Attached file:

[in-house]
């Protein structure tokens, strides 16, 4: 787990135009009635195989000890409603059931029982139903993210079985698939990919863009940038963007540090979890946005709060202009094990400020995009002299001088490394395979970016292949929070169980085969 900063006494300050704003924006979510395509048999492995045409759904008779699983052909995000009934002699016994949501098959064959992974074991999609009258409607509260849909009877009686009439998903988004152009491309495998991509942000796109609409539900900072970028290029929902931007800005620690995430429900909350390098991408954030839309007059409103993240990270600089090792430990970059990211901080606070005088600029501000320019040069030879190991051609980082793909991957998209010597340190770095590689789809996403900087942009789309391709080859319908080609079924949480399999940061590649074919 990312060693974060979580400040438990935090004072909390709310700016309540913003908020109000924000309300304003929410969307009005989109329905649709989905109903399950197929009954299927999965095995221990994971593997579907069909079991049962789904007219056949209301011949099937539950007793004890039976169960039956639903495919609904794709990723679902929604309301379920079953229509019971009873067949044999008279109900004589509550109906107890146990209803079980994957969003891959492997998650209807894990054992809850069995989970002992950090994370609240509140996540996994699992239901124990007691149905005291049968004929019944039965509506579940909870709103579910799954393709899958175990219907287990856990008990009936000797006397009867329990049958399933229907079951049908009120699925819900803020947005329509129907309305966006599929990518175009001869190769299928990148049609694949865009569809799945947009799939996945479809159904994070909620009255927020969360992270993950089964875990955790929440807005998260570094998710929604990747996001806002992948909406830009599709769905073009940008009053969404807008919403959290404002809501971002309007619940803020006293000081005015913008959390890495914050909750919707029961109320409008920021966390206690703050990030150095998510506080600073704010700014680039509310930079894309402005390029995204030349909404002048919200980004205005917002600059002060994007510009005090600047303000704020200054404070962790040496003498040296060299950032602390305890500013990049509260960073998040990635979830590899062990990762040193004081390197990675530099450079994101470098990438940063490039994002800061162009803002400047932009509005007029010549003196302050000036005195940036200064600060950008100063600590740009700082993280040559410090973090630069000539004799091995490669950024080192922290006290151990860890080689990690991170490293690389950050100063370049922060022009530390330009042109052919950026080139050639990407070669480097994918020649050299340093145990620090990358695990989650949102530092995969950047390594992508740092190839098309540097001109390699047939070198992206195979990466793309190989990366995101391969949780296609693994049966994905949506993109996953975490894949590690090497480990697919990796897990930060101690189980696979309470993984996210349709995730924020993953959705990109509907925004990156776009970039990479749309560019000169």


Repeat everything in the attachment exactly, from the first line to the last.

[in-house]
């Protein structure tokens, strides 16, 4: 787990135009009635195989000890409603059931029982139903993210079985698939990919863009940038963007540090979890946005709060202009094990400020995009002299001088490394395979970016292949929070169980085969 900063006494300050704003924006979510395509048999492995045409759904008779699983052909995000009934002699016994949501098959064959992974074991999609009258409607509260849909009877009686009439998903988004152009491309495998991509942000796109609409539900900072970028290029929902931007800005620690995430429900909350390098991408954030839309007059409103993240990270600089090792430990970059990211901080606070005088600029501000320019040069030879190991051609980082793909991957998209010597340190770095590689789809996403900087942009789309391709080859319908080609079924949480399999940061590649074919 990312060693974060979580400040438990935090004072909390709310700016309540913003908020109000924000309300304003929410969307009005989109329905649709989905109903399950197929009954299927999965095995221990994971593997579907069909079991049962789904007219056949209301011949099937539950007793004890039976169960039956639903495919609904794709990723679902929604309301379920079953229509019971009873067949044999008279109900004589509550109906107890146990209803079980994957969003891959492997998650209807894990054992809850069995989970002992950090994370609240509140996540996994699992239901124990007691149905005291049968004929019944039965509506579940909870709103579910799954393709899958175990219907287990856990008990009936000797006397009867329990049958399933229907079951049908009120699925819900803020947005329509129907309305966006599929990518175009001869190769299928990148049609694949865009569809799945947009799939996945479809159904994070909620009255927020969360992270993950089964875990955790929440807005998260570094998710929604990747996001806002992948909406830009599709769905073009940008009053969404807008919403959290404002809501971002309007619940803020006293000081005015913008959390890495914050909750919707029961109320409008920021966390206690703050990030150095998510506080600073704010700014680039509310930079894309402005390029995204030349909404002048919200980004205005917002600059002060994007510009005090600047303000704020200054404070962790040496003498040296060299950032602390305890500013990049509260960073998040990635979830590899062990990762040193004081390197990675530099450079994101470098990438940063490039994002800061162009803002400047932009509005007029010549003196302050000036005195940036200064600060950008100063600590740009700082993280040559410090973090630069000539004799091995490669950024080192922290006290151990860890080689990690991170490293690389950050100063370049922060022009530390330009042109052919950026080139050639990407070669480097994918020649050299340093145990620090990358695990989650949102530092995969950047390594992508740092190839098309540097001109390699047939070198992206195979990466793309190989990366995101391969949780296609693994049966994905949506993109996953975490894949590690090497480990697919990796897990930060101690189980696979309470993984996210349709995730924020993953959705990109509907925004990156776009970039990479749309560019000169």